A staffer with the environmental public interest law firm, Earthjustice, has seen a draft of the Supreme Court’s latest guidance on wetlands development and tells me “it will be confusing as hell.” That’s probably bad news for some 20 million acres of the nation’s wetlands–20 percent of the total–which in 2003 were opened to development by the Bush Administration. The court’s guidance might lead to more protections, but it could very likely open the floodgates even wider to developers. This is what we know:
One group of four judges led by Justice Antonin Scalia wants to protect–and I’m quoting Earthjustice’s paraphrase here–“continuously flowing waterways and waters with a continuously flowing connection to navigable waters.” That could rule out some 60 percent of America’s wetlands, Earthjustice estimates. The other judges, led by Justice Anthony Kennedy, are proposing a “significant nexus test,” which would be broader, and would require that protected wetlands be connected to navigable waters in some way that might be chemical, physical or biological. But he hasn’t specified how the nexus would be measured, which might leave the Bush EPA with a lot of leeway.
What all of this means, in short, is that saving America’s wetlands will probably fall to Congress, where next month Democrats plan to introduce a bill called the Clean Water Authority Restoration Act, which languished last year under the Republicans. It would restore wetland protections to the way they were before a 2001 Supreme Court gave Bush’s Army Corps of Engineers an excuse to dramatically scale back protections. The question, of course, is whether Bush will veto it.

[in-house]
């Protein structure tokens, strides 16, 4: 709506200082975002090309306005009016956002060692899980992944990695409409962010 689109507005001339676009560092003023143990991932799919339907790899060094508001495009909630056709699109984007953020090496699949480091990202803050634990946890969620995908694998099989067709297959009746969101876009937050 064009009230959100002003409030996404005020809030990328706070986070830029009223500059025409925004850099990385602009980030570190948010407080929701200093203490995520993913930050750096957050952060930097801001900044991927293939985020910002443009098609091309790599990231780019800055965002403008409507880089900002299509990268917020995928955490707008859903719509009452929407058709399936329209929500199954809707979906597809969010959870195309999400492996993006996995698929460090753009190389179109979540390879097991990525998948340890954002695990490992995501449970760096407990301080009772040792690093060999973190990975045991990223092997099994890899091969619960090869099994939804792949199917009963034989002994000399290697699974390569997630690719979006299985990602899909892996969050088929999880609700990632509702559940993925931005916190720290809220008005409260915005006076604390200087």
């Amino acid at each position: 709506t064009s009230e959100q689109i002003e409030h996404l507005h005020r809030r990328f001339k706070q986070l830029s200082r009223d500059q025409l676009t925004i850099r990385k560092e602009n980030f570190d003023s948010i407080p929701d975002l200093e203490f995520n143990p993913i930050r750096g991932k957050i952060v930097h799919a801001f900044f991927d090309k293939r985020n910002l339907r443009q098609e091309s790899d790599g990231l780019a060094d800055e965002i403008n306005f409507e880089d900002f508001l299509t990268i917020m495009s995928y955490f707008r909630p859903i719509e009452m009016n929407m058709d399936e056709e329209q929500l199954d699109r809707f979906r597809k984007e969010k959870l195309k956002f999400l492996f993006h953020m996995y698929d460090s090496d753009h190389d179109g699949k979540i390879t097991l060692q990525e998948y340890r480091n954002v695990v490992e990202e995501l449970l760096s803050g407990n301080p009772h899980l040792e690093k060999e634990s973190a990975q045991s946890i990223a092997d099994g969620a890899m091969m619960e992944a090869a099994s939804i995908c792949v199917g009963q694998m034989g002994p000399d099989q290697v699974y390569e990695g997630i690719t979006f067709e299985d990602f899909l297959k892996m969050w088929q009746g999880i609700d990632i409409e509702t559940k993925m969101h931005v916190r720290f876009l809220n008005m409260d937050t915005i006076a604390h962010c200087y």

Back in 2003, you might recall, Bush planned to gut wetland protections in the Clean Water Act, but pulled back after meeting with the NRA, Ducks Unlimited and Pheasants Forever. Since then, the alliance between hunters and greens has only strengthened as sportsmen have seen their stomping grounds ravaged by oil drilling in the mountain west. So in my view a Bush veto is somewhat unlikely. Look at it this way: it pays to have people with guns on your side.